“Success is not final; failure is not fatal: It is the courage to continue that counts.”
Winston S. Churchill
While our newborn, Fixed Income 2.0, has been getting a lot of attention lately, it was our firstborn that recently celebrated its fifth birthday. On February 2nd, the Algonquin Debt Strategies Fund completed five years of active trading.
As proud parents, we marvel at how our baby has grown and wonder where the time has gone. And like most child-rearing experiences, it has been a rollercoaster of ups and downs, sleepless nights, and soiled diapers (no names divulged).
To celebrate, we thought to share some of the lessons learnt from our first five years of parenting.
It’s a Small Business.
One of the first great challenges our partnership faced was changing the toner in the printer. Thankfully, Mr. Greg Jeffs rose to the occasion, earning him the first-ever Employee of the Month Award. This incident was a simple example of the resources we took for granted working at large institutions and of all the little things that go into running a small business.
Progress is a Process.
Moving our office from a kitchen cupboard to a walk-in closet, to a hotel suite. Growing from three bank refugees to a team of nine misfits. Embracing and accepting that everything is a continuous work in progress and subject to constant improvement.
Ignorance is Bliss.
Not knowing the entirety of what we were getting ourselves into turned out to be a blessing. Building an asset management firm is a daunting, overwhelming, and intimidating adventure. Being ignorant meant we worried less and simply handled problems as they arose. Had we known then what we know now, we might have never taken the plunge.
Laugh Hard and Often.
Humility and a good (or very bad) sense of humour are necessary to survive. Building a business is a continuous stream of steep learning curves, mistakes, and rejection. The best cure has been to have fun along the way and to laugh at ourselves and each other (often).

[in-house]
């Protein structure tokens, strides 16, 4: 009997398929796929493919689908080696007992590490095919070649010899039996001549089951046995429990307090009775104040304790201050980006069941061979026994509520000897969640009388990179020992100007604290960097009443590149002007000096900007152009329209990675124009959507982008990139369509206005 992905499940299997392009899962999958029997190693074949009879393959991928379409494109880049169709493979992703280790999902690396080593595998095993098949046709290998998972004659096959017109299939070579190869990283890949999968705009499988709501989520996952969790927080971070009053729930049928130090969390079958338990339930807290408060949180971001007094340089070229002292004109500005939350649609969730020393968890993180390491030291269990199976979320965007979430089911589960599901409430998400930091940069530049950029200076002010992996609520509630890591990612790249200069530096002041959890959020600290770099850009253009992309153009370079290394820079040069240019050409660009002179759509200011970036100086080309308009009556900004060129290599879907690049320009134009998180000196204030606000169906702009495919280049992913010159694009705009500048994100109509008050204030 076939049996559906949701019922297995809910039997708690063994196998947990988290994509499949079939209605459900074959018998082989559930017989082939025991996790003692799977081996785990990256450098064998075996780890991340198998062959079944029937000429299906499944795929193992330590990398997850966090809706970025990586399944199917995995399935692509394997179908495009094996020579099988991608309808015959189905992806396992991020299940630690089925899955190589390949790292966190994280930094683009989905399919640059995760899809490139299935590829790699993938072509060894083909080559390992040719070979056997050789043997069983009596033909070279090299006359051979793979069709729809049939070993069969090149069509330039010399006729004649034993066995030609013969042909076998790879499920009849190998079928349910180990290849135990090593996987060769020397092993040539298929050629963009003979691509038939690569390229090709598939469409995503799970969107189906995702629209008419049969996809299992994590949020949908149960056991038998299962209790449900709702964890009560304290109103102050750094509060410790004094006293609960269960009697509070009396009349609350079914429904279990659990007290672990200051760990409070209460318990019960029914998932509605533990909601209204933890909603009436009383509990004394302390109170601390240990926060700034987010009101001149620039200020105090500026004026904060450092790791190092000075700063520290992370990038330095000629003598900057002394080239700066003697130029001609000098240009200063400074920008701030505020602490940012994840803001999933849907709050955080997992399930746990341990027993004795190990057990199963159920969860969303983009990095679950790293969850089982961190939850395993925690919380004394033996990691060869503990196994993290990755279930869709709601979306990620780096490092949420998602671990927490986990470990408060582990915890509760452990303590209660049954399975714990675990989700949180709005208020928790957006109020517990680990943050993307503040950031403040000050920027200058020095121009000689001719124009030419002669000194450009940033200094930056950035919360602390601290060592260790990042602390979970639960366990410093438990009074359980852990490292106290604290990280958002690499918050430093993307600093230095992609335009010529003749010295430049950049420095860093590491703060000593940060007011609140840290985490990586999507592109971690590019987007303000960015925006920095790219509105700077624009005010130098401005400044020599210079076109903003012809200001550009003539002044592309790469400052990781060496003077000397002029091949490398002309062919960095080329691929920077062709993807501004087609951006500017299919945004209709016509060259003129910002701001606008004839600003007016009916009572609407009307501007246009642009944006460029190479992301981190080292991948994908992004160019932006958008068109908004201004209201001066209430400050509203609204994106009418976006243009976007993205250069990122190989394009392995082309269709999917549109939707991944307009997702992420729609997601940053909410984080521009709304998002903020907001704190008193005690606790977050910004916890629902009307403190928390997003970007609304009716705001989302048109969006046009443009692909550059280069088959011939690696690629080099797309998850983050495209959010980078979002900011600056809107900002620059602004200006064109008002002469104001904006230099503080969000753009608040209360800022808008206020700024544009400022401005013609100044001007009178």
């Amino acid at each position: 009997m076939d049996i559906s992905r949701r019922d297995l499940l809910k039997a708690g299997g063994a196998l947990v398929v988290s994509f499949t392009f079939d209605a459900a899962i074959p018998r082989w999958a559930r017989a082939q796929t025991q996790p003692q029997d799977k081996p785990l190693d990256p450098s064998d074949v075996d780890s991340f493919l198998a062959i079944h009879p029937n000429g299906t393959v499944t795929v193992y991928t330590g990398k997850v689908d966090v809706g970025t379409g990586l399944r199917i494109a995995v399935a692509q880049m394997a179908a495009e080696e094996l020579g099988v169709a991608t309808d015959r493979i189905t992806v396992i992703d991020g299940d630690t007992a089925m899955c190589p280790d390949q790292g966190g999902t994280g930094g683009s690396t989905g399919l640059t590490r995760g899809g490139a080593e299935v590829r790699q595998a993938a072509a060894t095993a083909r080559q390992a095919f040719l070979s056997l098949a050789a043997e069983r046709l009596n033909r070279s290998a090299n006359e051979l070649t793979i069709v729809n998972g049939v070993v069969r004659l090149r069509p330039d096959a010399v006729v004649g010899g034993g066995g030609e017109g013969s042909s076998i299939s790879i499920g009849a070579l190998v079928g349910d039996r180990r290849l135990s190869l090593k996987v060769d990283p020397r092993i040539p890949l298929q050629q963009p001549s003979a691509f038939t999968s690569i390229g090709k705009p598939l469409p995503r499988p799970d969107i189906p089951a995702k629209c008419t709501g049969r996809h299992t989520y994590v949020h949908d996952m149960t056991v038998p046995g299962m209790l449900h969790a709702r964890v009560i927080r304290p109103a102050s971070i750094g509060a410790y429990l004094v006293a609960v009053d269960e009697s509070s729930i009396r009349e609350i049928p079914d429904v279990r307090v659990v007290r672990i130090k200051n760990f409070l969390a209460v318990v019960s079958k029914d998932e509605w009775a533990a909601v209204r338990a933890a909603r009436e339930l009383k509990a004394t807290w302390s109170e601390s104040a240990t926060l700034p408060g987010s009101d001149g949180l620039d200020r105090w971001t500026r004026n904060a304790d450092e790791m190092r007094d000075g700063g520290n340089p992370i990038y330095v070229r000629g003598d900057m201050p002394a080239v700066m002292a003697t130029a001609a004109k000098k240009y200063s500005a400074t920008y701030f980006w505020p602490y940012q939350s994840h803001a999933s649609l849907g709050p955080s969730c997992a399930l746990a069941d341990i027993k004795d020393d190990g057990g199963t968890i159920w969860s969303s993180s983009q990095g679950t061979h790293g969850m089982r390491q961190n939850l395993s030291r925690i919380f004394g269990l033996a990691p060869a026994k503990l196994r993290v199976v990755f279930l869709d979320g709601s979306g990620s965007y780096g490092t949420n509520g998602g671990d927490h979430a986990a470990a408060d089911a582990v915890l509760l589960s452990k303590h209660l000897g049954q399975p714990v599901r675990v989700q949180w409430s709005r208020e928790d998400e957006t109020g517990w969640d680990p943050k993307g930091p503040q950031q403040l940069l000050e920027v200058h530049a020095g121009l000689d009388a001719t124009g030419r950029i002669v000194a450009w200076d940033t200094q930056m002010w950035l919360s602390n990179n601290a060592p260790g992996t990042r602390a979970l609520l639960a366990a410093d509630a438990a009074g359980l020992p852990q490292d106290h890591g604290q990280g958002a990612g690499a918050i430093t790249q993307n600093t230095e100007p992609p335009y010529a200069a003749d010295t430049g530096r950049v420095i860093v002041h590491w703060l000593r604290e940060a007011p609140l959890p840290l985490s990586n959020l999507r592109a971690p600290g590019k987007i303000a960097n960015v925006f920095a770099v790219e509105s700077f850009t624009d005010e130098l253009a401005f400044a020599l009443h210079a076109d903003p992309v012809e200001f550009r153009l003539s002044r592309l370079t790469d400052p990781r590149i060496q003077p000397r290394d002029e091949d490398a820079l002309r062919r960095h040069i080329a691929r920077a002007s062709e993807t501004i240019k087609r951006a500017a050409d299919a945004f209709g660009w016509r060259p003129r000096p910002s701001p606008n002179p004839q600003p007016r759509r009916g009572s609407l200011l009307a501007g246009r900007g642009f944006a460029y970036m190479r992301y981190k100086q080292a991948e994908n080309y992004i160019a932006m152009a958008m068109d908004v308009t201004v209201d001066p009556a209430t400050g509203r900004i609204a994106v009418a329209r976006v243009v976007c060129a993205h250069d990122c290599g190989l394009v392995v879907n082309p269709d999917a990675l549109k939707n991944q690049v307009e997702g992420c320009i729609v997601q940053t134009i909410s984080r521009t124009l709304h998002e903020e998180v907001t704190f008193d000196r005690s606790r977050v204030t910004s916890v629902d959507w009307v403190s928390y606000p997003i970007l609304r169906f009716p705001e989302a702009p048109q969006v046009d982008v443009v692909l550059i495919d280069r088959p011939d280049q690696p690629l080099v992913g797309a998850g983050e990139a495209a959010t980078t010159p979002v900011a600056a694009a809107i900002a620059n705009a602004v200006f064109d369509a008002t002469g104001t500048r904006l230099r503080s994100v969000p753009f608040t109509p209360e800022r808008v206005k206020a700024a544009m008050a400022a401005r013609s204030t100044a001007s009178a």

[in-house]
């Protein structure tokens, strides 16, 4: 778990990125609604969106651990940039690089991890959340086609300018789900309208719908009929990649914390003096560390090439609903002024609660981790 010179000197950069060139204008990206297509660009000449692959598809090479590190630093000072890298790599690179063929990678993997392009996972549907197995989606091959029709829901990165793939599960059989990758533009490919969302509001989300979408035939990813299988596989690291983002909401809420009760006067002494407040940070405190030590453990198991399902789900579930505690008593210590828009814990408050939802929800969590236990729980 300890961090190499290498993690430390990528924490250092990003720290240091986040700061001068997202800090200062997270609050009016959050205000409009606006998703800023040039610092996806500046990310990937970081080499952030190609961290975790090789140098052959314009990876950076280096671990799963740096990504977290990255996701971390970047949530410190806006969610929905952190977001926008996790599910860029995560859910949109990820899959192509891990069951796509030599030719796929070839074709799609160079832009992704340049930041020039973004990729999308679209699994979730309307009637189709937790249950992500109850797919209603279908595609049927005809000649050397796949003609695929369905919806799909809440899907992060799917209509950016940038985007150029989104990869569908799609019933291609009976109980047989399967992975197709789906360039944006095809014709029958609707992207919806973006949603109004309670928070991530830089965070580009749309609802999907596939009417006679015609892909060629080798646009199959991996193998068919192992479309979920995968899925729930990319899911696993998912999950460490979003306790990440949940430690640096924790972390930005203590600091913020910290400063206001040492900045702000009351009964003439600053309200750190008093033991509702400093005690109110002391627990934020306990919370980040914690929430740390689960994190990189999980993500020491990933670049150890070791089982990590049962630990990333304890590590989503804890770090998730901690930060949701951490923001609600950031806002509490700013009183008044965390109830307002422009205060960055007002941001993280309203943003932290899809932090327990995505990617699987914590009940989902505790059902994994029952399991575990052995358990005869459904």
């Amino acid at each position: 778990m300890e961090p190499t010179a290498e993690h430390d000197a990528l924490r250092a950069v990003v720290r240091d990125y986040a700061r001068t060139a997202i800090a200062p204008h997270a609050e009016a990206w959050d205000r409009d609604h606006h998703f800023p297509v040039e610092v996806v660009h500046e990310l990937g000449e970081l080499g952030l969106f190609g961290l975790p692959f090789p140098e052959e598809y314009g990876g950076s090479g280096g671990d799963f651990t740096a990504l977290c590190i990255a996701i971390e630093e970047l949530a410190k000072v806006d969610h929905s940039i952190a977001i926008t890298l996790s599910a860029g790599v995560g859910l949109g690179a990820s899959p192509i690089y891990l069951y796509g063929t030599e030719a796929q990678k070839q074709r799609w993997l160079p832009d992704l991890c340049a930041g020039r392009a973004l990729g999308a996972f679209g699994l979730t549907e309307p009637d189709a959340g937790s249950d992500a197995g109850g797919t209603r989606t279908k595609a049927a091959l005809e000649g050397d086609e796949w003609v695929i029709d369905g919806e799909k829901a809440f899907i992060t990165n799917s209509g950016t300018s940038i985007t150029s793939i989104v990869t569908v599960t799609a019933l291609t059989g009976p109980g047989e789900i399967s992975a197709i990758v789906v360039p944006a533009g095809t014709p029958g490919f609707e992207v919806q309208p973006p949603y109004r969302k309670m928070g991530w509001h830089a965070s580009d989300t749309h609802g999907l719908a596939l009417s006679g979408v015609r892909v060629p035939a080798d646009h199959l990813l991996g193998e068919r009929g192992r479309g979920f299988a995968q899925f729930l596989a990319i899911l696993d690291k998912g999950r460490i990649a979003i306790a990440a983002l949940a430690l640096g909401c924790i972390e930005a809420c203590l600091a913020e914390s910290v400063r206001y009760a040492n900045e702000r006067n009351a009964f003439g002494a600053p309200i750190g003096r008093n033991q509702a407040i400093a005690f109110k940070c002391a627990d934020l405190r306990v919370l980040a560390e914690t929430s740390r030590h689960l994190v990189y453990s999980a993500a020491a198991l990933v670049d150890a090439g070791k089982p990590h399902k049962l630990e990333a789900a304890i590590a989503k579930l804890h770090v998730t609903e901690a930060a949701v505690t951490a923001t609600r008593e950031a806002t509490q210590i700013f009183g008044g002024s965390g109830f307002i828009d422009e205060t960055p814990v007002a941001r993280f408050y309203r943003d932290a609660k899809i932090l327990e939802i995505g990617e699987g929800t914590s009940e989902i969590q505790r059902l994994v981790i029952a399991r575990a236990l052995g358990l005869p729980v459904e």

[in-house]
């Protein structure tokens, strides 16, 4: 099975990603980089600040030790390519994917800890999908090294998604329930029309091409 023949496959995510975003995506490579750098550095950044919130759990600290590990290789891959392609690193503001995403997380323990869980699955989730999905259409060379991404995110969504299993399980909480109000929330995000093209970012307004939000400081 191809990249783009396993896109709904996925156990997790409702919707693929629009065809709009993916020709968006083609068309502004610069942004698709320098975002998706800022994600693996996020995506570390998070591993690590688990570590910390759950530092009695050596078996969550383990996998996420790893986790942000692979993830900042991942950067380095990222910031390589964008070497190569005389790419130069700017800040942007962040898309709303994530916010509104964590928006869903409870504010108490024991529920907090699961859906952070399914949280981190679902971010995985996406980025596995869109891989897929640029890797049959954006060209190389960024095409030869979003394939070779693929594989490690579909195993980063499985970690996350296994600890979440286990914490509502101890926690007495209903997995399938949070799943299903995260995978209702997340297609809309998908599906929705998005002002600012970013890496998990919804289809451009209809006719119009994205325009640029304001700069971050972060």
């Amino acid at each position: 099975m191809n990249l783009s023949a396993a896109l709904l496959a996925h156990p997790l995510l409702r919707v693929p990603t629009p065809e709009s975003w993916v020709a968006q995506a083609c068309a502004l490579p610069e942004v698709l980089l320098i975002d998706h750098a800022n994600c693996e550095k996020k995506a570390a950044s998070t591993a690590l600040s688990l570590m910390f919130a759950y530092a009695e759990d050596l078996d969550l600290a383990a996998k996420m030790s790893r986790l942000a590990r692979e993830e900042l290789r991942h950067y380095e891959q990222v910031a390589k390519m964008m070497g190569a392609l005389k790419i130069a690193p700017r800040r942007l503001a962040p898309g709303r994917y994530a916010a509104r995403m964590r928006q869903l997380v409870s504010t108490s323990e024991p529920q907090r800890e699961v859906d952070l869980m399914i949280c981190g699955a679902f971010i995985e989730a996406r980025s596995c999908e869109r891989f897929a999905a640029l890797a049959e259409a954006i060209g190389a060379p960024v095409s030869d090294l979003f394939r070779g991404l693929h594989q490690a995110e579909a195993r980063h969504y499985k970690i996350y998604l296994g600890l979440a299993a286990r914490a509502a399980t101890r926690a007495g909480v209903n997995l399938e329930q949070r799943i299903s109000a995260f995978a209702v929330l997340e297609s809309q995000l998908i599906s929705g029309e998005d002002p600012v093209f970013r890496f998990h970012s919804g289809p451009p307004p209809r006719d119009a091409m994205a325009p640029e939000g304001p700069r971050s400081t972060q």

The Most Important Thing.
The hardest and most important thing is assembling the right mix of people to work together and complement each other. We founders are very fortunate to have surrounded ourselves with incredibly talented individuals that compensate for our gross incompetence.
But the team goes beyond ourselves and employees of Algonquin to include our extended family of investors, service providers, peers, and supporters. As we have often said, it takes a village to raise a fund. And we would like to take this opportunity to remind our village of the gratitude we feel for all the help and support we have received along the way. Thank you.
The new year picked up where 2019 left off, with issuance well received by bond investors flush with cash, and credit spreads continuing to grind tighter. That was until January 22nd when the coronavirus infected financial markets. The risk-off tone saw Canadian credit spreads give back their initial gains to finish flat on the month, with higher-quality names outperforming. Energy names were in particular focus as oil prices (WTI) plummeted -15%. South of the border, fears over the coronavirus coupled with a large supply of issuance saw spreads generically higher by 9 bps at month’s end.